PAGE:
The Lion in Winter
Monarchial mayhem at its roaring best
|Idle Muse Theatre presents|
|The Lion in Winter|
Review by Katy Walsh
Brothers are fighting over the Crown of England. Mom is visiting from prison. Dad is sleeping with his son’s fiance. The King of France is in the guest room. Going home for the holidays can be stressful. For this family, it’s going to be war! Idle Muse Theatre Company presents The Lion in Winter. Playwright James Goldman imagines the 1183 Christmas gathering for the family of King Henry II. The King releases the Queen from her prison tower to visit. Their contentious relationship survives and thrives on high-stake game playing. The King holds the throne and the marital contract of his mistress to a son. The Queen has valuable land, the region of Aquitaine. They both want it all. Their three sons become pawns in the race for the big payoff. Alliances are made and broken and mended and severed and patched and obliterated. It’s monarchial mayhem. The Lion in Winter roars with majestic family dysfunction.
Goldman wrote just the opposite of a fairy tale. This once-upon-a-time has no Prince Charming. The King and Queen never get to their happily-ever-after. It’s really a Middle Ages political satire. The shifting power alignments are riveting. The dialogue is crisp and clever. At the heartless of it all is the unhappy couple. Elizabeth MacDougald (Eleanor) is deliciously malicious. The Queen of manipulation, MacDougald delivers her disdain with perfect control and comedic timing. Dave Skvarla (Henry) plays it just the opposite as her sporting match. Skvarla is a fervent combo of threatening and playful. Their chemistry gives this show the royal treatment. They genuinely seem to take pleasure in each other’s mind games. Under the direction of Evan Jackson, the entire ensemble commits to distinct and colorful personas. Everyone plays it close-to-the-vest, so changing allegiances continue to surprise and intrigue.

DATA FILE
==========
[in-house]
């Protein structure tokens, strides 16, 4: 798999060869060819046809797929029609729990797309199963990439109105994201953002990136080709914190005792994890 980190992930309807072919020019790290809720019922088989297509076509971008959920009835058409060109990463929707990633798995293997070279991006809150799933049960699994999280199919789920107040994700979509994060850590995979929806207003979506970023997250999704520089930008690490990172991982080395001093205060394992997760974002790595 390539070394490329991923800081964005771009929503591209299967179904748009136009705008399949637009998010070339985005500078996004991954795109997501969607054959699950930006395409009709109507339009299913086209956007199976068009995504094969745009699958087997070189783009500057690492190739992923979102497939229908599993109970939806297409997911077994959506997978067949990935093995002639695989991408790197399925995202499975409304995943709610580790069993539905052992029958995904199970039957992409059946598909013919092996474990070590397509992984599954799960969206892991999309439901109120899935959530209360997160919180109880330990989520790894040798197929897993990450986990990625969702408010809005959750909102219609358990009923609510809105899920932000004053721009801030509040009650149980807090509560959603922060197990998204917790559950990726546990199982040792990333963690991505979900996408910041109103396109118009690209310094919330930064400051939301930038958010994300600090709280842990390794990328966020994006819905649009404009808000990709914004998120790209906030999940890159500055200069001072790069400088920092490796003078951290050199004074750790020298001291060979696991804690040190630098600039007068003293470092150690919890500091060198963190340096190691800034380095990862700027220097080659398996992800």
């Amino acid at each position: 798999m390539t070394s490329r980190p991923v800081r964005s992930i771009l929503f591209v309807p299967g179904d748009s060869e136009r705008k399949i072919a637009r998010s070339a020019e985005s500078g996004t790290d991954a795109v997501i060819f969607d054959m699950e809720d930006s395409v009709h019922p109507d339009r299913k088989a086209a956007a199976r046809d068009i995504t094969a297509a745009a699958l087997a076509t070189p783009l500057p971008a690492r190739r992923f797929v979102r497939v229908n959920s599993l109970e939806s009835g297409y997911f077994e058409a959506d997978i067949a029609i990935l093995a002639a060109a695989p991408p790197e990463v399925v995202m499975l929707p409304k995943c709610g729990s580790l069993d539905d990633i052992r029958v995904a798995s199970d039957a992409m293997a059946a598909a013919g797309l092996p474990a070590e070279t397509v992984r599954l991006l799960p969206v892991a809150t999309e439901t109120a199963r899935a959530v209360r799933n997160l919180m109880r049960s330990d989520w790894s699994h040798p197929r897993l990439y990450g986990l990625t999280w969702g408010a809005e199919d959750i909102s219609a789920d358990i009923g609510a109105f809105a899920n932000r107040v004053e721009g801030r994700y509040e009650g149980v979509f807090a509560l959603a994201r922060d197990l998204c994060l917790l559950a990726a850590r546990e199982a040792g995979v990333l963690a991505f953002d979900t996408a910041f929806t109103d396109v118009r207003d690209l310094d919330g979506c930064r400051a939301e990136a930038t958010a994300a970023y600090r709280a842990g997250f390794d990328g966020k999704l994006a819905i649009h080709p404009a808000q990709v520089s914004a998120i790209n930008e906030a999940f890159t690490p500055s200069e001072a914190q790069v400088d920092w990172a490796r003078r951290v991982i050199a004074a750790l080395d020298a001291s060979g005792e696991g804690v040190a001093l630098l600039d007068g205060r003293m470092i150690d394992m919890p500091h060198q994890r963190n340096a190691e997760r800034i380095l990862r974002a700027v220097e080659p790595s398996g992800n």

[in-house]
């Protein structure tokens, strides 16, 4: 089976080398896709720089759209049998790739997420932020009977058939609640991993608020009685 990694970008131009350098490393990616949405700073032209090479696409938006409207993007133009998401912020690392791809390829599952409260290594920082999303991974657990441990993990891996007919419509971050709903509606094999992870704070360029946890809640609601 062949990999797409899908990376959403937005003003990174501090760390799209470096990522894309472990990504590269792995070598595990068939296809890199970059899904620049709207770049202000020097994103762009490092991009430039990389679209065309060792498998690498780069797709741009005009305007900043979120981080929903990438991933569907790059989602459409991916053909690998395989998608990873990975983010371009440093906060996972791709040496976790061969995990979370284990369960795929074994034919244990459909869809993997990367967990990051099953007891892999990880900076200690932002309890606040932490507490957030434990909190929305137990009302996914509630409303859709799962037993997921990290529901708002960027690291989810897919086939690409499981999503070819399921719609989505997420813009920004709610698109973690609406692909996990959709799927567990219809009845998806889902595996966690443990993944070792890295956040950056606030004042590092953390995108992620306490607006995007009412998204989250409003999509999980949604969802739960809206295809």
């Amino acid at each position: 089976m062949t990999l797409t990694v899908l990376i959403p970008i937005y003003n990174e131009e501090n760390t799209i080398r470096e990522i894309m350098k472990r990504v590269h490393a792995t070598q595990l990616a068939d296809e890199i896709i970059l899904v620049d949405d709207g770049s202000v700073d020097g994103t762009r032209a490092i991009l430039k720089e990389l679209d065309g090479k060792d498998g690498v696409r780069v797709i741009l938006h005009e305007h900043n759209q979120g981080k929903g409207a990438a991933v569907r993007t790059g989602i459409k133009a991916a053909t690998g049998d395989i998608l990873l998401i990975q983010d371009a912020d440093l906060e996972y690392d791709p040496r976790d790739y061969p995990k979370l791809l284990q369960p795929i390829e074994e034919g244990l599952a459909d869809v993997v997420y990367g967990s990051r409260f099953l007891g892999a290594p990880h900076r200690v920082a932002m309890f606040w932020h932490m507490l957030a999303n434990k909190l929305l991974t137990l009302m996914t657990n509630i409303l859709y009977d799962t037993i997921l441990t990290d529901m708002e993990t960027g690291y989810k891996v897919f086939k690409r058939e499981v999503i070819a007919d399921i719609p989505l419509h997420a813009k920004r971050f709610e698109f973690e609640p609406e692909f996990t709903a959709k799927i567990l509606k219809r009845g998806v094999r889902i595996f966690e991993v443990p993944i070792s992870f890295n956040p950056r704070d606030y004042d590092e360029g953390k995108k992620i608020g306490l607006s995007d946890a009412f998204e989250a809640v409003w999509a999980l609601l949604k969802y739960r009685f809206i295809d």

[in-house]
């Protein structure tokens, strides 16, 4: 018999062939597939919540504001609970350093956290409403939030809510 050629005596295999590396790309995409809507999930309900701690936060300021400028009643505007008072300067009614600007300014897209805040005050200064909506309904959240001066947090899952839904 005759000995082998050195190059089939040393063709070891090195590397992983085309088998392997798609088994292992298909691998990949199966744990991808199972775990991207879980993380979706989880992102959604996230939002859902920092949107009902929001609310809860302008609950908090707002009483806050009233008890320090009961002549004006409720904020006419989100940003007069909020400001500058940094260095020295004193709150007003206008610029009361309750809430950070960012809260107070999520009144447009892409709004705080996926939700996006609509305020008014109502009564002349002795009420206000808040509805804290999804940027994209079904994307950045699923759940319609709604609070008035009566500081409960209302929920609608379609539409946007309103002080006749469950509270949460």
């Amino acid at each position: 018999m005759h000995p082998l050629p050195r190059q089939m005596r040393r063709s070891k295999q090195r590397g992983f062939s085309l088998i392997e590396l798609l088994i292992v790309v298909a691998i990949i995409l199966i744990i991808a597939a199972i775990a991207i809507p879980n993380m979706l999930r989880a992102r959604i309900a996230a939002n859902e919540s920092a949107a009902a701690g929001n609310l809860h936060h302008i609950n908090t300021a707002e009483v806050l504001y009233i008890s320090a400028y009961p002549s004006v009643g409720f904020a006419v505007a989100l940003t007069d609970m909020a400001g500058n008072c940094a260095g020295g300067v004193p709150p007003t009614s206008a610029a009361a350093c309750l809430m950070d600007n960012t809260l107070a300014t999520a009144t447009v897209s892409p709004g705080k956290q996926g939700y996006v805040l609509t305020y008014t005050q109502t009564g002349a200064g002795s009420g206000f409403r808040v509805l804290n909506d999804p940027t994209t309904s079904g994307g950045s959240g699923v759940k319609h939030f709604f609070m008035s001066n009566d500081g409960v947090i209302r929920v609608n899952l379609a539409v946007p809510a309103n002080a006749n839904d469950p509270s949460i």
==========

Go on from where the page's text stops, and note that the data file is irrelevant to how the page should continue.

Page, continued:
Set designer Dennis Mae has castled up the theatre with movable draped tapestry and stained-glassed partitions. It creates the right palatial ambiance but really should be stationed permanently. Scene transitions go to black-out, a tapestry is shifted and a partition pivoted. It takes too long and is unnecessarily clunky. The change-up doesn’t add anything to the otherwise smooth-paced production. The real visual spectacle is the antics unfolding onstage. In Idle Muse’s The Lion in Winter, the cast could captivate without any scenery.
Idle Muse Theatre’s The Lion in the Winter continues through September 11th at the Side Project Theatre, 1439 W. Jarvis (map), with performances Thursdays, Fridays, and Saturdays at 8pm, Sundays at 3pm. Tickets are $15-$20, and can be purchased by phone (800-838-3006) or online at BrownPaperTickets.com. More information at IdleMuse.org. (Two hours and thirty minutes including intermission)
Brian Bengtson (John), Alex Fisher (Alais Capet), Eddy Karch (Richard), Elizabeth MacDougald (Eleanor of Aquitaine), Nathan Pease (Geoffrey), Dave Skvarla (Henry), and Nathan Thompson (Philip Capet)
behind the scenes
Tristan Brandon (Dramaturg), Steven Hill (Lighting Designer), Evan Jackson (Director), Kathy Logelin (Dialect Coach), Dennis Mae (Scenic Designer), Jill Meyer (Assistant Stage Manager), Matt Nischan (Sound Designer), and Julie Pearson (Assistant Director and Stage Manager)
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